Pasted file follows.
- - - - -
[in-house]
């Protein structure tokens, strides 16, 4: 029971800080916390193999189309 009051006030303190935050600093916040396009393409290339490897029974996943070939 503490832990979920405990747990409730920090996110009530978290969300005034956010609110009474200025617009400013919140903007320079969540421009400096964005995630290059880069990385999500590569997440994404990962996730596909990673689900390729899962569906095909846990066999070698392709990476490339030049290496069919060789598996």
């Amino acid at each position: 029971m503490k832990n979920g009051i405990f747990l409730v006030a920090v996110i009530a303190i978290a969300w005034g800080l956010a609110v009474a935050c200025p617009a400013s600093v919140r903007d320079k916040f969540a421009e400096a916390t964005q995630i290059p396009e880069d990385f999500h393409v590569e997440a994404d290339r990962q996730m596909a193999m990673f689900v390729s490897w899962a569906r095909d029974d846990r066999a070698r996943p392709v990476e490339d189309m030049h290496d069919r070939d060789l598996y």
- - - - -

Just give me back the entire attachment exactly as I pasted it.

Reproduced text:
[in-house]
């Protein structure tokens, strides 16, 4: 029971800080916390193999189309 009051006030303190935050600093916040396009393409290339490897029974996943070939 503490832990979920405990747990409730920090996110009530978290969300005034956010609110009474200025617009400013919140903007320079969540421009400096964005995630290059880069990385999500590569997440994404990962996730596909990673689900390729899962569906095909846990066999070698392709990476490339030049290496069919060789598996």
């Amino acid at each position: 029971m503490k832990n979920g009051i405990f747990l409730v006030a920090v996110i009530a303190i978290a969300w005034g800080l956010a609110v009474a935050c200025p617009a400013s600093v919140r903007d320079k916040f969540a421009e400096a916390t964005q995630i290059p396009e880069d990385f999500h393409v590569e997440a994404d290339r990962q996730m596909a193999m990673f689900v390729s490897w899962a569906r095909d029974d846990r066999a070698r996943p392709v990476e490339d189309m030049h290496d069919r070939d060789l598996y």